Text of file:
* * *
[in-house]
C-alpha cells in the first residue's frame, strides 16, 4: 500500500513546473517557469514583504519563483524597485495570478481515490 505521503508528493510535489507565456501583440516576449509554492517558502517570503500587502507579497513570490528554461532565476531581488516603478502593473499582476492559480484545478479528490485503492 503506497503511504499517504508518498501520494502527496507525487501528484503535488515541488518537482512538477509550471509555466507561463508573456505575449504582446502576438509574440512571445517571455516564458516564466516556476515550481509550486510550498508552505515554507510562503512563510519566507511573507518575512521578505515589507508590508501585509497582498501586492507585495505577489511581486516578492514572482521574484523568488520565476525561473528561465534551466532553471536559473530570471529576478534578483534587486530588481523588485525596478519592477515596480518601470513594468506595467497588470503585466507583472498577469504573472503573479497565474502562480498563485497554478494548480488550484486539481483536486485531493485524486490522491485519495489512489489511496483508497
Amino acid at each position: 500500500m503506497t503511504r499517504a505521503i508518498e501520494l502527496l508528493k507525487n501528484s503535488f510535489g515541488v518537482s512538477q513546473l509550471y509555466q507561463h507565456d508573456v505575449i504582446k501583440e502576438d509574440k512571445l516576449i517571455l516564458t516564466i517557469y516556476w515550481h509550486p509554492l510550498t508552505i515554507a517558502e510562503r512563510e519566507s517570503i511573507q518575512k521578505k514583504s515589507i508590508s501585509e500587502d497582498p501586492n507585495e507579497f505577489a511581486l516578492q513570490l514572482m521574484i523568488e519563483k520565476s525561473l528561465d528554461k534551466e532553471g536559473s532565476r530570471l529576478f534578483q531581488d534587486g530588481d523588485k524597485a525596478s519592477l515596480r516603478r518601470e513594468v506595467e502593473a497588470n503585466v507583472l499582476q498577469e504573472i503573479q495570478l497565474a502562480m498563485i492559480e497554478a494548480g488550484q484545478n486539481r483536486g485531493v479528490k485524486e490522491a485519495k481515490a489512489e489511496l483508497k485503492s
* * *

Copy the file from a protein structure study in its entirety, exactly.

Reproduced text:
[in-house]
C-alpha cells in the first residue's frame, strides 16, 4: 500500500513546473517557469514583504519563483524597485495570478481515490 505521503508528493510535489507565456501583440516576449509554492517558502517570503500587502507579497513570490528554461532565476531581488516603478502593473499582476492559480484545478479528490485503492 503506497503511504499517504508518498501520494502527496507525487501528484503535488515541488518537482512538477509550471509555466507561463508573456505575449504582446502576438509574440512571445517571455516564458516564466516556476515550481509550486510550498508552505515554507510562503512563510519566507511573507518575512521578505515589507508590508501585509497582498501586492507585495505577489511581486516578492514572482521574484523568488520565476525561473528561465534551466532553471536559473530570471529576478534578483534587486530588481523588485525596478519592477515596480518601470513594468506595467497588470503585466507583472498577469504573472503573479497565474502562480498563485497554478494548480488550484486539481483536486485531493485524486490522491485519495489512489489511496483508497
Amino acid at each position: 500500500m503506497t503511504r499517504a505521503i508518498e501520494l502527496l508528493k507525487n501528484s503535488f510535489g515541488v518537482s512538477q513546473l509550471y509555466q507561463h507565456d508573456v505575449i504582446k501583440e502576438d509574440k512571445l516576449i517571455l516564458t516564466i517557469y516556476w515550481h509550486p509554492l510550498t508552505i515554507a517558502e510562503r512563510e519566507s517570503i511573507q518575512k521578505k514583504s515589507i508590508s501585509e500587502d497582498p501586492n507585495e507579497f505577489a511581486l516578492q513570490l514572482m521574484i523568488e519563483k520565476s525561473l528561465d528554461k534551466e532553471g536559473s532565476r530570471l529576478f534578483q531581488d534587486g530588481d523588485k524597485a525596478s519592477l515596480r516603478r518601470e513594468v506595467e502593473a497588470n503585466v507583472l499582476q498577469e504573472i503573479q495570478l497565474a502562480m498563485i492559480e497554478a494548480g488550484q484545478n486539481r483536486g485531493v479528490k485524486e490522491a485519495k481515490a489512489e489511496l483508497k485503492s